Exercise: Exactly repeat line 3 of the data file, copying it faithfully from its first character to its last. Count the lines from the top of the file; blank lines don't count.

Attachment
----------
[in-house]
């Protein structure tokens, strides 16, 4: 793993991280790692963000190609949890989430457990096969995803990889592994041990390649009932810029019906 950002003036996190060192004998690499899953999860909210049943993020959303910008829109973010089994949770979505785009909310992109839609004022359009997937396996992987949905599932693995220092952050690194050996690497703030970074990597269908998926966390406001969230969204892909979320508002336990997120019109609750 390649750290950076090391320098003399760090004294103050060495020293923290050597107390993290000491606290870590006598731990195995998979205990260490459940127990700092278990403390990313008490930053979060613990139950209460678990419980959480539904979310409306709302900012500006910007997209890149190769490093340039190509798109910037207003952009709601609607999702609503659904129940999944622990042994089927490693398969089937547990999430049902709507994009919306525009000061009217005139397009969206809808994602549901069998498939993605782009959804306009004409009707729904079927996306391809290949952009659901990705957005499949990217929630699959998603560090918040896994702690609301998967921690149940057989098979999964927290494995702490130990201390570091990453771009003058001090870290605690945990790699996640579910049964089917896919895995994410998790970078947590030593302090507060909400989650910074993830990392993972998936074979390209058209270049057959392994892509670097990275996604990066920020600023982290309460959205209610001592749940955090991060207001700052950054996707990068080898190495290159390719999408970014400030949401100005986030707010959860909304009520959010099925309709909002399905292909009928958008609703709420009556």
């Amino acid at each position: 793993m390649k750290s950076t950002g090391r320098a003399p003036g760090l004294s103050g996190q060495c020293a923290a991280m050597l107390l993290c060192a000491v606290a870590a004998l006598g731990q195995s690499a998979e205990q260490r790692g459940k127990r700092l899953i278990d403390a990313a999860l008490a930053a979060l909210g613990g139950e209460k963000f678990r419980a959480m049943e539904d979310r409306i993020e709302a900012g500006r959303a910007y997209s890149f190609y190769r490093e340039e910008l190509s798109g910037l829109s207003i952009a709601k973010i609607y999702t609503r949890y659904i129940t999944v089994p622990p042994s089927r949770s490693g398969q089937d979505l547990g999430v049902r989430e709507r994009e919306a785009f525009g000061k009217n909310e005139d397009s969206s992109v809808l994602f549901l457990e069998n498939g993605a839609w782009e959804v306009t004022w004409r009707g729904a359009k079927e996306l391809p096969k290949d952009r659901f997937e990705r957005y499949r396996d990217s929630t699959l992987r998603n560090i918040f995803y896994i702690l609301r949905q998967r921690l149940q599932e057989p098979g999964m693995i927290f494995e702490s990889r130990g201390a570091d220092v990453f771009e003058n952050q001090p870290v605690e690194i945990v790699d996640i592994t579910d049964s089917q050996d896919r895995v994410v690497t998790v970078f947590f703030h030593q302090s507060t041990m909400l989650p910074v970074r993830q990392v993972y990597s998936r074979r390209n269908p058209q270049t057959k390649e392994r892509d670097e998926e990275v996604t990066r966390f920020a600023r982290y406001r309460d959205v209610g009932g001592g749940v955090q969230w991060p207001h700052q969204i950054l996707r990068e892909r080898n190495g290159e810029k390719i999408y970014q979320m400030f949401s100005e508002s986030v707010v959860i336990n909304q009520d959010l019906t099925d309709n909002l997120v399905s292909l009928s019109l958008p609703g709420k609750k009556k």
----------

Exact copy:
């Amino acid at each position: 793993m390649k750290s950076t950002g090391r320098a003399p003036g760090l004294s103050g996190q060495c020293a923290a991280m050597l107390l993290c060192a000491v606290a870590a004998l006598g731990q195995s690499a998979e205990q260490r790692g459940k127990r700092l899953i278990d403390a990313a999860l008490a930053a979060l909210g613990g139950e209460k963000f678990r419980a959480m049943e539904d979310r409306i993020e709302a900012g500006r959303a910007y997209s890149f190609y190769r490093e340039e910008l190509s798109g910037l829109s207003i952009a709601k973010i609607y999702t609503r949890y659904i129940t999944v089994p622990p042994s089927r949770s490693g398969q089937d979505l547990g999430v049902r989430e709507r994009e919306a785009f525009g000061k009217n909310e005139d397009s969206s992109v809808l994602f549901l457990e069998n498939g993605a839609w782009e959804v306009t004022w004409r009707g729904a359009k079927e996306l391809p096969k290949d952009r659901f997937e990705r957005y499949r396996d990217s929630t699959l992987r998603n560090i918040f995803y896994i702690l609301r949905q998967r921690l149940q599932e057989p098979g999964m693995i927290f494995e702490s990889r130990g201390a570091d220092v990453f771009e003058n952050q001090p870290v605690e690194i945990v790699d996640i592994t579910d049964s089917q050996d896919r895995v994410v690497t998790v970078f947590f703030h030593q302090s507060t041990m909400l989650p910074v970074r993830q990392v993972y990597s998936r074979r390209n269908p058209q270049t057959k390649e392994r892509d670097e998926e990275v996604t990066r966390f920020a600023r982290y406001r309460d959205v209610g009932g001592g749940v955090q969230w991060p207001h700052q969204i950054l996707r990068e892909r080898n190495g290159e810029k390719i999408y970014q979320m400030f949401s100005e508002s986030v707010v959860i336990n909304q009520d959010l019906t099925d309709n909002l997120v399905s292909l009928s019109l958008p609703g709420k609750k009556k």